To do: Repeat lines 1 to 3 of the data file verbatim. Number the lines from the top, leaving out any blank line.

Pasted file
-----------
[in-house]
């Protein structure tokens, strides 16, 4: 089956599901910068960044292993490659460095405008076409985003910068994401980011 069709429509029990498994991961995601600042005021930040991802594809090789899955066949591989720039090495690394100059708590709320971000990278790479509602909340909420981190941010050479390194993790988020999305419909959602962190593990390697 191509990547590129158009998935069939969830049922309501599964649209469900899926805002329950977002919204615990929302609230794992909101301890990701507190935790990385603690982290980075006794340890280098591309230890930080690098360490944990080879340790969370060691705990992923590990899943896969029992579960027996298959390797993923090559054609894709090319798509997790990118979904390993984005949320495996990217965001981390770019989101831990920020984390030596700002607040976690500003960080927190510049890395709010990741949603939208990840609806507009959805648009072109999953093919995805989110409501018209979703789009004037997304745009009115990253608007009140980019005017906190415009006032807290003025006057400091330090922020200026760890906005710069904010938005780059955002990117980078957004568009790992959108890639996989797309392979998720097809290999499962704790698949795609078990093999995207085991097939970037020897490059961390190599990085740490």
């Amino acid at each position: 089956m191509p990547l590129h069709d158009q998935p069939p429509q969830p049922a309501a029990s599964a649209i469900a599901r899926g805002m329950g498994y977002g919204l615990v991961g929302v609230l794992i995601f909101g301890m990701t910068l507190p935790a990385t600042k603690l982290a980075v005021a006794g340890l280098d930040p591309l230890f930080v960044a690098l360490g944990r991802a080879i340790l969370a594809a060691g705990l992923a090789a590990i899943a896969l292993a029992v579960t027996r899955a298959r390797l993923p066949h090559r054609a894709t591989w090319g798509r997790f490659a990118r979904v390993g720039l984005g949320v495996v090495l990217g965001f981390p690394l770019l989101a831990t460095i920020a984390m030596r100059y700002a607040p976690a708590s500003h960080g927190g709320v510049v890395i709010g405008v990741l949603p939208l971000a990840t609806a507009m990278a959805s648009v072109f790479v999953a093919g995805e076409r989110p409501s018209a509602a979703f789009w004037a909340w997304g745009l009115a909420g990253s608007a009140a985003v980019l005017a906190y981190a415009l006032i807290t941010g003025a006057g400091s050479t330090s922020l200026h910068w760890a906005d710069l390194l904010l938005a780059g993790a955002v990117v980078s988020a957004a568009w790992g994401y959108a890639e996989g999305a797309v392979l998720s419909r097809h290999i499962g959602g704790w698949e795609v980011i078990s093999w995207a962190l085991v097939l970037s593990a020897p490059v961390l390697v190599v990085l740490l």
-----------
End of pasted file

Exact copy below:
[in-house]
């Protein structure tokens, strides 16, 4: 089956599901910068960044292993490659460095405008076409985003910068994401980011 069709429509029990498994991961995601600042005021930040991802594809090789899955066949591989720039090495690394100059708590709320971000990278790479509602909340909420981190941010050479390194993790988020999305419909959602962190593990390697 191509990547590129158009998935069939969830049922309501599964649209469900899926805002329950977002919204615990929302609230794992909101301890990701507190935790990385603690982290980075006794340890280098591309230890930080690098360490944990080879340790969370060691705990992923590990899943896969029992579960027996298959390797993923090559054609894709090319798509997790990118979904390993984005949320495996990217965001981390770019989101831990920020984390030596700002607040976690500003960080927190510049890395709010990741949603939208990840609806507009959805648009072109999953093919995805989110409501018209979703789009004037997304745009009115990253608007009140980019005017906190415009006032807290003025006057400091330090922020200026760890906005710069904010938005780059955002990117980078957004568009790992959108890639996989797309392979998720097809290999499962704790698949795609078990093999995207085991097939970037020897490059961390190599990085740490």
């Amino acid at each position: 089956m191509p990547l590129h069709d158009q998935p069939p429509q969830p049922a309501a029990s599964a649209i469900a599901r899926g805002m329950g498994y977002g919204l615990v991961g929302v609230l794992i995601f909101g301890m990701t910068l507190p935790a990385t600042k603690l982290a980075v005021a006794g340890l280098d930040p591309l230890f930080v960044a690098l360490g944990r991802a080879i340790l969370a594809a060691g705990l992923a090789a590990i899943a896969l292993a029992v579960t027996r899955a298959r390797l993923p066949h090559r054609a894709t591989w090319g798509r997790f490659a990118r979904v390993g720039l984005g949320v495996v090495l990217g965001f981390p690394l770019l989101a831990t460095i920020a984390m030596r100059y700002a607040p976690a708590s500003h960080g927190g709320v510049v890395i709010g405008v990741l949603p939208l971000a990840t609806a507009m990278a959805s648009v072109f790479v999953a093919g995805e076409r989110p409501s018209a509602a979703f789009w004037a909340w997304g745009l009115a909420g990253s608007a009140a985003v980019l005017a906190y981190a415009l006032i807290t941010g003025a006057g400091s050479t330090s922020l200026h910068w760890a906005d710069l390194l904010l938005a780059g993790a955002v990117v980078s988020a957004a568009w790992g994401y959108a890639e996989g999305a797309v392979l998720s419909r097809h290999i499962g959602g704790w698949e795609v980011i078990s093999w995207a962190l085991v097939l970037s593990a020897p490059v961390l390697v190599v990085l740490l």